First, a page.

At the end of September, the patient underwent a restaging whole-body PET scan to rule out recurrence or metastasis of melanoma and the results were unremarkable.
At the end of October, which was two months after her last dose of ipilimumab, she complained of worsening fatigue, fever, chills, body aches, generalized abdominal pain, joint pain with swelling of her hands, knees and ankles, nausea, vomiting, headaches and orthostatic symptoms that had progressed over several weeks.
Physical examination was remarkable for hypotension (86/58 mmHg) and tenderness to palpation of the left and right lower quadrants of her abdomen. Laboratory studies revealed normocytic anemia (Hgb 10.4 g/dL), hyponatremia (Na 128 mEq/L), decreased AM cortisol (1.1 ug/dL), decreased ACTH (A CT of the abdomen and pelvis was ordered to rule out colitis and to visualize the adrenal glands. Incidentally, imaging revealed diffuse aortic wall thickening and periaortic inflammation involving the thoracic aorta, origins of neck vessels and abdominal aorta consistent with aortitis (see Figure 1 & Figure 2). The CT also showed findings of bilateral lower lobe patchy airspace opacities, bilateral trace pleural effusions and pericardial effusion. She was started on prednisone 1 mg/kg daily for immune-related aortitis related to ipilimumab.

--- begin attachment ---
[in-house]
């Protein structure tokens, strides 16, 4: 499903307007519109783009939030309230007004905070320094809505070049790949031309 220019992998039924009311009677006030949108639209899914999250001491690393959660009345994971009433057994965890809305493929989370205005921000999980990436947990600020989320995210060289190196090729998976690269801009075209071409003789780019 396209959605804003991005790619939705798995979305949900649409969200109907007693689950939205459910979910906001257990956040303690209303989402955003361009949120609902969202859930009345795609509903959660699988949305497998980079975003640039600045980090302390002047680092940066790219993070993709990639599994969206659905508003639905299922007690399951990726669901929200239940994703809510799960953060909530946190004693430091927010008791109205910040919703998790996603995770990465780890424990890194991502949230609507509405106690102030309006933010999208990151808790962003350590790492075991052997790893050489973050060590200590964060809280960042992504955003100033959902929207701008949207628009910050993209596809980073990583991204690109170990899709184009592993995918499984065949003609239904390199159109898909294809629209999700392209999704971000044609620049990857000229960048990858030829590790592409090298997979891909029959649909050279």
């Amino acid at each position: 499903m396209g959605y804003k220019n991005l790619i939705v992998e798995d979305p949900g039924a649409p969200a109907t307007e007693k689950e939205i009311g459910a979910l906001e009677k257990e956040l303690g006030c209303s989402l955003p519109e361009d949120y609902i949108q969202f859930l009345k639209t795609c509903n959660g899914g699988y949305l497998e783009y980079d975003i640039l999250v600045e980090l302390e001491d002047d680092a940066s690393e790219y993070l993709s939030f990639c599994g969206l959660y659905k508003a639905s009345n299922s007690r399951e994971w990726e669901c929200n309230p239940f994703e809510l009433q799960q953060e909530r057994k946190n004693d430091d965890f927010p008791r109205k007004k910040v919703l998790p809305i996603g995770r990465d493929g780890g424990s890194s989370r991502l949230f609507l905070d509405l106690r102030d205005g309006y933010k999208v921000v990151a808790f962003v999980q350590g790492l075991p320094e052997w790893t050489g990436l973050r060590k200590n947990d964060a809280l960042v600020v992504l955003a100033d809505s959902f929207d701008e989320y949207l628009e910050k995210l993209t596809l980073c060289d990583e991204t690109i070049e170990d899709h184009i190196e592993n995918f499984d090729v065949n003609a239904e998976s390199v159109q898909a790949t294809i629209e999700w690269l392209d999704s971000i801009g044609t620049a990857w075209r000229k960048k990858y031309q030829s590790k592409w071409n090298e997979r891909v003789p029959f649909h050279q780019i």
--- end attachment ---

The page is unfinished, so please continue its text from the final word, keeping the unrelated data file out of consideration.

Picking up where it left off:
Within days of initiation of treatment with steroids, she experienced significant improvement in her symptoms and was discharged home with prednisone 60 mg by mouth daily. Outpatient rheumatology referral was then requested.
At the time of her initial outpatient appointment, the patient had been treated with prednisone 60 mg daily for one week and then tapered to 50 mg daily by oncology for one month. A repeat CT of the chest, abdomen and pelvis at this time point revealed near-complete resolution of the soft tissue diffuse wall thickening of the thoracic aorta, with only minimal thickening at the aortic arch. There was also resolution of the lower lobe patchy airspace opacities, pleural effusions and pericardial effusion.